FAI keep media and public guessing over the identity of next Ireland manager

Lee Carsley hailed his side’s display (Joe Giddens/PA)
Lee Carsley hailed his side’s display (Joe Giddens/PA) Lee Carsley has been linked to the Republic of Ireland post but reports suggest he has withdrawn from the process

THERE was a time when the FAI leaked like a sieve and the whole print media would feast on the latest managerial appointment or exit.

As the FAI seeks to rebuild its reputation post the John Delaney years – albeit via a couple of uncomfortable appearances at the Public Accounts Committee over Jonathan Hill’s holiday pay – the association has managed to keep its cards close to its chest over the identity of Ireland’s next senior manager.

It’s either that or they don’t actually know themselves who will succeed Stephen Kenny whose contract wasn’t renewed after the November friendly with New Zealand.

Even when Kenny was still in the role, but clearly on his way out, Lee Carsley’s name was being heavily linked to the Republic of Ireland managerial position.

But after all this time, the FAI hasn’t been able to unveil the 40-times capped Ireland midfielder and current England U21 manager.

Indeed, there were media reports at the weekend suggesting that the Birmingham-born Carsley was out of the running.

At the Nations League draw in Paris earlier this month, where the Irish were drawn to face England, Greece and Finland later this year, FAI chiefs insisted money was not a barrier to appointing the next manager.

The salaries of Giovanni Trapattoni and Martin O’Neill’s managerial appointments in 2008 and 2013, respectively, were part-funded by Irish businessman Denis O’Brien.

No such funding arrangements were sought for Mick McCarthy or Stephen Kenny’s subsequent appointments and the association has stated that there will be no outside financial help to find the next manager.

It is understood Kenny commanded a salary of over €500,000.

Whether the FAI failed to agree financial terms with Carsley is unclear while there has been some speculation that getting the backroom team over the line may have been a stumbling block.

And from leftfield, former Wales manager Chris Coleman was being touted for the job last week before a local journalist had it on good authority that the 53-year-old wouldn’t be interested in becoming Ireland’s next manager.

Moreover, Coleman never quite fitted the FAI’s desire to appoint a hands-on ‘head coach’ as the former Swansea City manager is not that type of coach.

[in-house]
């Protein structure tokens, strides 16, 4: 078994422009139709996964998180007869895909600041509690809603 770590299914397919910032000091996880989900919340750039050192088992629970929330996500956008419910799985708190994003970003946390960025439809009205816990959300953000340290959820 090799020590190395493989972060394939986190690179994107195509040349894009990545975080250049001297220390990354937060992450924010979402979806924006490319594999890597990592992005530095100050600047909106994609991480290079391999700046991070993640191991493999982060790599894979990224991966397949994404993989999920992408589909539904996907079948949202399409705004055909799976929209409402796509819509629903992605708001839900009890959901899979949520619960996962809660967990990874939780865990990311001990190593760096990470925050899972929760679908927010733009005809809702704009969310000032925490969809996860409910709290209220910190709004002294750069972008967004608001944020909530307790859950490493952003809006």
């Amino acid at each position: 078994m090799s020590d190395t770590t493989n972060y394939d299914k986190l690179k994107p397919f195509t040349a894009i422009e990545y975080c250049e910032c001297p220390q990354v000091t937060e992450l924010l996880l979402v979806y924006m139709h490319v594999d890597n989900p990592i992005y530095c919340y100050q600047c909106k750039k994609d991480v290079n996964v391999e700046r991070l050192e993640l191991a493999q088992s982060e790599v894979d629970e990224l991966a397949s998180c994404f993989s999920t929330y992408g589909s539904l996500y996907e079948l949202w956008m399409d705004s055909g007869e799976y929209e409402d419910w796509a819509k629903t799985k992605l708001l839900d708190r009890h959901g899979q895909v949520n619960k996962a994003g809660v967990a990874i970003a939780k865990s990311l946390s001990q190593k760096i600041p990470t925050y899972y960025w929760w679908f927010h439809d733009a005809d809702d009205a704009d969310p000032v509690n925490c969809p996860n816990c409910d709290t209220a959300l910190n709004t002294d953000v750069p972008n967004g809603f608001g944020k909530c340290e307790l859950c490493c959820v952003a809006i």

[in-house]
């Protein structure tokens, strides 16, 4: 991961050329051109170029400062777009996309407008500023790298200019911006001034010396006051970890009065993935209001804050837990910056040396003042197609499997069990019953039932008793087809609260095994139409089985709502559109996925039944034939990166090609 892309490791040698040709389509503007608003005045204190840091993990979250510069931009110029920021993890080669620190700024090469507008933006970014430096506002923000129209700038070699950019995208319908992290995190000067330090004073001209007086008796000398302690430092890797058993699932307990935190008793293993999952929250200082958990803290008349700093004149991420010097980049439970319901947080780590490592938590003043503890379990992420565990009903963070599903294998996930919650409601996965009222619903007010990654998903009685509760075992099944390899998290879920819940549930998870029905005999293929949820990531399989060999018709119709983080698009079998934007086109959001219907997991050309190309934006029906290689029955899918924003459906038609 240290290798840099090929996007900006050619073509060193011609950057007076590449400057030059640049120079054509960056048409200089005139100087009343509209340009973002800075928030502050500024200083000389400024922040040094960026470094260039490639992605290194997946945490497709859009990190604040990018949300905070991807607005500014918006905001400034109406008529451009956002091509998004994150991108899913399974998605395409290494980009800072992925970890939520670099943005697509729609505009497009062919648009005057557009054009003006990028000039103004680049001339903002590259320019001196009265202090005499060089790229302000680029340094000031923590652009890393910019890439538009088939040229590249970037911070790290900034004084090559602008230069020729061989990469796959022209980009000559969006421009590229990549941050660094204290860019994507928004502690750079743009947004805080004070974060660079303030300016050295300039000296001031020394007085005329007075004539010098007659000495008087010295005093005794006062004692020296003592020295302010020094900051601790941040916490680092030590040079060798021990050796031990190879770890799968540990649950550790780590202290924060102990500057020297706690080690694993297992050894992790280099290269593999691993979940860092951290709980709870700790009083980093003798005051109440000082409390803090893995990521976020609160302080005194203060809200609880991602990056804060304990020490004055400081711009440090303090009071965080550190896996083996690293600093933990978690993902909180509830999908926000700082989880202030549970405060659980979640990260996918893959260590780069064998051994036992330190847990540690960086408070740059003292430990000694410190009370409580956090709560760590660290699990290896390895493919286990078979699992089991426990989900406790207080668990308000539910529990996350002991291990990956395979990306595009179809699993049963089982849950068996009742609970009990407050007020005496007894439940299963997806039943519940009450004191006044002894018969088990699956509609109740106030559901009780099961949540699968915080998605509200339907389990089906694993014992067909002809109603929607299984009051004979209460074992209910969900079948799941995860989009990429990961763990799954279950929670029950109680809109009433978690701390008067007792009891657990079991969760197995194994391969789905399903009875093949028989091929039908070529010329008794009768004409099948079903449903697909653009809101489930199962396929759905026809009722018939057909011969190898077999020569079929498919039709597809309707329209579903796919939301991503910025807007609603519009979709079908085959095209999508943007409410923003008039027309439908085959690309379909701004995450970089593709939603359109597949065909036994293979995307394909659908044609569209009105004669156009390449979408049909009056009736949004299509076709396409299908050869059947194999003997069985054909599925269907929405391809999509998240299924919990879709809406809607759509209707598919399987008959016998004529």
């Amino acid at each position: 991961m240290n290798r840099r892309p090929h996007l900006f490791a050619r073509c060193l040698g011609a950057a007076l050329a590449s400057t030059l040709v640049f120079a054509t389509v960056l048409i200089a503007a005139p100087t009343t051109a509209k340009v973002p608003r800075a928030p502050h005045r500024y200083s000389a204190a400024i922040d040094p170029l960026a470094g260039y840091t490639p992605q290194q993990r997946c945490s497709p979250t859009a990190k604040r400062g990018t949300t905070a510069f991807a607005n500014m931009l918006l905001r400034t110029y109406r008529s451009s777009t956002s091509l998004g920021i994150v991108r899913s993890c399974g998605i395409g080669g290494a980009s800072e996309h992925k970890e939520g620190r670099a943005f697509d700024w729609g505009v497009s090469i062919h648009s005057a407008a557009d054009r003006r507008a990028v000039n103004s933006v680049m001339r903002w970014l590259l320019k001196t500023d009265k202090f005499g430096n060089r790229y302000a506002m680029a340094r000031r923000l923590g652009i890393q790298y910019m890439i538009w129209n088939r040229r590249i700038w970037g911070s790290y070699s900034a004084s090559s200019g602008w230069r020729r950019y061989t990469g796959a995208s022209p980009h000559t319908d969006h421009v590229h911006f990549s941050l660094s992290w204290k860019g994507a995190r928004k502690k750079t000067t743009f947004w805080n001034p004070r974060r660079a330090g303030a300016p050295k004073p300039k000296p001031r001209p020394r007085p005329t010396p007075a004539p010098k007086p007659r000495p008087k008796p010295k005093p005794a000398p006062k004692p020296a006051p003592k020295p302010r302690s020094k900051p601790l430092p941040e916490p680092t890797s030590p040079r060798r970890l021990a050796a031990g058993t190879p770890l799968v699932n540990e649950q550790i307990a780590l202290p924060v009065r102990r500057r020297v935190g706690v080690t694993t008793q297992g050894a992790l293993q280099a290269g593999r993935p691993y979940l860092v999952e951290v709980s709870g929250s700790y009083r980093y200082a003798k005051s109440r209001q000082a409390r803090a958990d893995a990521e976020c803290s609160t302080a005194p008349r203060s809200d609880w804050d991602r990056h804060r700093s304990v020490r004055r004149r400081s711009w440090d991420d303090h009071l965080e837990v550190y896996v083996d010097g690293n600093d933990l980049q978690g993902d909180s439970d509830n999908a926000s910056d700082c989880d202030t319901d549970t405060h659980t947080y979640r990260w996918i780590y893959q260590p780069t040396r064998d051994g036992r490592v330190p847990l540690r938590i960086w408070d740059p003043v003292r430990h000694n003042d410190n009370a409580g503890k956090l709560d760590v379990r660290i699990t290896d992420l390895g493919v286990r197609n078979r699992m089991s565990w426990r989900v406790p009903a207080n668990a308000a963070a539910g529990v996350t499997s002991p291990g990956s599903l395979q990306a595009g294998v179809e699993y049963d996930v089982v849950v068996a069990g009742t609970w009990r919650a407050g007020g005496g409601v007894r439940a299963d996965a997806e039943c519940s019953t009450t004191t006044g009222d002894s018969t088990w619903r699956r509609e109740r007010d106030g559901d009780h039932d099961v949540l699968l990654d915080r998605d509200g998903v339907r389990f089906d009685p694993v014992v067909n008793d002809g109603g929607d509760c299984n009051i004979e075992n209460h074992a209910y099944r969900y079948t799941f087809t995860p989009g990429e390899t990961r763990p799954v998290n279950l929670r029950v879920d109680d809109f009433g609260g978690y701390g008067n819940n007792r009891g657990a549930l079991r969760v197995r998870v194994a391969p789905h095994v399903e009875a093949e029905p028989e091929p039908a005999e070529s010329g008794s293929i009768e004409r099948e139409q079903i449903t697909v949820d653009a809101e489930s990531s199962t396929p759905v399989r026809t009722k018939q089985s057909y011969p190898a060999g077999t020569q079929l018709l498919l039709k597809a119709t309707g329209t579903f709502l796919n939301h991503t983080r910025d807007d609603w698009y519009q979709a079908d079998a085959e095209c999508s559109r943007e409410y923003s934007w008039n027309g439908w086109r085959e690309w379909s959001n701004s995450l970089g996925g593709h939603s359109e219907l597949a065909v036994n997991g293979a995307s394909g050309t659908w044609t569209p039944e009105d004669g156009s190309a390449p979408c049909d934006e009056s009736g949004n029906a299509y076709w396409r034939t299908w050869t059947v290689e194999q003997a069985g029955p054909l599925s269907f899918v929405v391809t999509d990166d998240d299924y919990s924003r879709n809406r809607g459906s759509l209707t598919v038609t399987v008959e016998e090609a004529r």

At the unveiling of the FAI’s Football Pathway Plans earlier this week, Footballing Director Marc Canham said they were “very close” and that they would “hope to announce it really soon”.

Defending the length of time it is taking the association to appoint Kenny’s successor, Canham said: “It’s a similar approach to the women’s [managerial] process. We’re not a club, we’re an international team, we don’t have a game every week, so we have the fortunate opportunity to take our time with it.

“We’ve done it in a professional way. It’s been very robust, very diligent, we spoke to lots of candidates both in Ireland and in the UK, and far and wide. We’ve taken our time and we want to make sure we get the right person for the job.”

Neil Lennon’s candidacy would appear to be still on the table but you’d imagine if the FAI wanted the former Celtic manager they would have moved by now.

Neil Lennon enjoyed success with Celtic (PA)
Neil Lennon enjoyed success with Celtic (PA) The FAI has not yet moved for Neil Lennon despite his availability for the vacant manager's role

Another possible reason for the delay in an announcement is Anthony Barry’s departure from Bayern Munich at the end of the season.

The former Chelsea coach, who assisted Stephen Kenny for a period before leaving to become Belgium assistant in February 2022, has been part of Thomas Tuchel’s backroom team at Bayern.

However, the Bundesliga giants announced earlier this week Tuchel would be leaving at the end of the season.

Presumably, that would leave Barry a free agent and he might be in the reckoning to make a return to Ireland.

The 37-year-old former Everton youth team player made a dramatic impact in the short time he was with Ireland and would be a popular choice among the players.

Speaking in June 2021 ahead of a friendly with Hungary, Ireland central defender John Egan described Barry’s contribution as “unreal”.

“This is obviously my first camp working with him and the ideas I’ve learned from him have been unreal in a week already,” said Egan.

“I can see why he is at a club like Chelsea and it’s fantastic that we have him here. It’s fantastic for every player here to learn from him.

“Without going into too much detail, on the training ground there are ideas for different scenarios on the pitch. He’s top-class.”

John O’Shea, who was also part of Kenny’s backroom team, is expected to remain in position regardless of who the next manager is and could take on a caretaker managerial role for next month’s friendly games against Belgium and Switzerland should the FAI require more time to find the right candidate.